Lucian Smithers is director of sales and marketing and London-based housing developer Pocket

"The biggest barrier we face within the planning system is the ability for planning departments, certainly in London, to have the time and resource to cope with innovation. The challenge time and again is having to open up to the detail of the planning regulations and show where we fit in, and where we believe our added value is in social terms... Read Lucian's full response


Richard Alden

 

Richard Alden is head of commercial property at National Grid

"There needs to be a fundamental shift in the mentality of our country, where most communities fear change of any description, and many developers and local authorities lack imagination in meeting the needs of the community. I think the planning system provides the opportunities for this to happen, but in reality very few organisations are taking advantage of it... Read Richard's full response

 


Richard Upton

 

Richard Upton is deputy chief executive of property regeneration company U+I

“The planning system is drowning in a tsunami of short-term market-driven investment and a race to deliver housing units at any cost, with financial inducements for local burghers to consent housing numbers. So the system is twisted by a complete denial of the truth of the scale of the problem... Read Richard's full response

 


Paul Campbell

 

Paul Campbell is joint managing director at strategic land promoter Richborough Estates

“The planning system is still fairly negative, with permission commonly being granted by LPAs only when there’s nothing left to be able to refuse it on. It is possible for a developer and a local community to engage proactively with positive results, but it takes strong and pragmatic local leadership… Read Paul’s full response

 

 


3. COMPLEXITY AND BUREAUCRACY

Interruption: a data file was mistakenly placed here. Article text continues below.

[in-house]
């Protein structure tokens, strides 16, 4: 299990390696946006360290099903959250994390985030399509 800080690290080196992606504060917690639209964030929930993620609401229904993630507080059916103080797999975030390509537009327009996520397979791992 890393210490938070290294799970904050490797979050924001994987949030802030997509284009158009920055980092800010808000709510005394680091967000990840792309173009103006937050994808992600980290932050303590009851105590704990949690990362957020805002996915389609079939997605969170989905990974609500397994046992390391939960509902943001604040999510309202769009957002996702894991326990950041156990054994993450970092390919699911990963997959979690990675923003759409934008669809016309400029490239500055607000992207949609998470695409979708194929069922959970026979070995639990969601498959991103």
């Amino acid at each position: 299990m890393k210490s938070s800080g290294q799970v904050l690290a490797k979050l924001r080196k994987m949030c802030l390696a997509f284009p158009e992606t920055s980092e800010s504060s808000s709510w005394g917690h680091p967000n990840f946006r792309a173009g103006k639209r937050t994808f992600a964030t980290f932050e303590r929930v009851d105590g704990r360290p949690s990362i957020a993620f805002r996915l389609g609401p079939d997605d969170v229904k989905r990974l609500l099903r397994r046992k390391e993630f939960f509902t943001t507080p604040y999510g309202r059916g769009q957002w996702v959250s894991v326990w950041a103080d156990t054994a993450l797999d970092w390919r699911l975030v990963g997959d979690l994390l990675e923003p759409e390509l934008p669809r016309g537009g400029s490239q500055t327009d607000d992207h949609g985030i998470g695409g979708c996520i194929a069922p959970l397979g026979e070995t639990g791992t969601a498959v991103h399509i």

Finding a route through planning’s maze of procedure and policy seems to be the most common complaint by developers. When your aim is to complete a project quickly and cost-efficiently any delay is understandably galling, and the process must seem full of wrong turns and dead ends.

Paul Campbell, joint-MD at Richborough Estates, cites producing plans in city regions that are constrained by green belt as a key barrier in the system – and not necessarily for the obvious reasons.

“Duty to cooperate can sometimes be a blunt instrument and there can be a tendency for green belt authorities to duck their responsibility by dragging their feet on plan-making,” he says.

Pocket’s Smithers cannot understand why small-scale development should be subject to a similar degree of complexity as the big projects.

“A lot of that is down to the level of complexity and the level of risk that is inherent in the planning system,” says Smithers. “You are never going to improve that situation unless we find a way of simplifying smaller sites that are delivering more community-friendly typologies, and helping planners to resource themselves effectively to deliver these.”

This leads also to an unfair distribution of limited resources. Inevitably, planning authorities are going to push resources towards bigger schemes – particularly if smaller ones are also resource intensive but offer less ‘reward’.

Smithers also questions the time associated with certain elements of the planning process that delay development. “From start to finish, the whole process of gaining planning permission tends to take 16 weeks. Why then does it take on average 22 weeks to get the simplest type of Section 106 agreement you could possibly imagine?”

He notes that all 33 London boroughs have their own approach to negotiating planning gain. Why not adopt a standard approach, he asks? Fair questions.

4. THE POLITICS OF PLANNING

 

Politics is, understandably, a big hurdle – and particularly at local level. Playing to a parochial crowd is not uncommon, and can be deeply frustrating.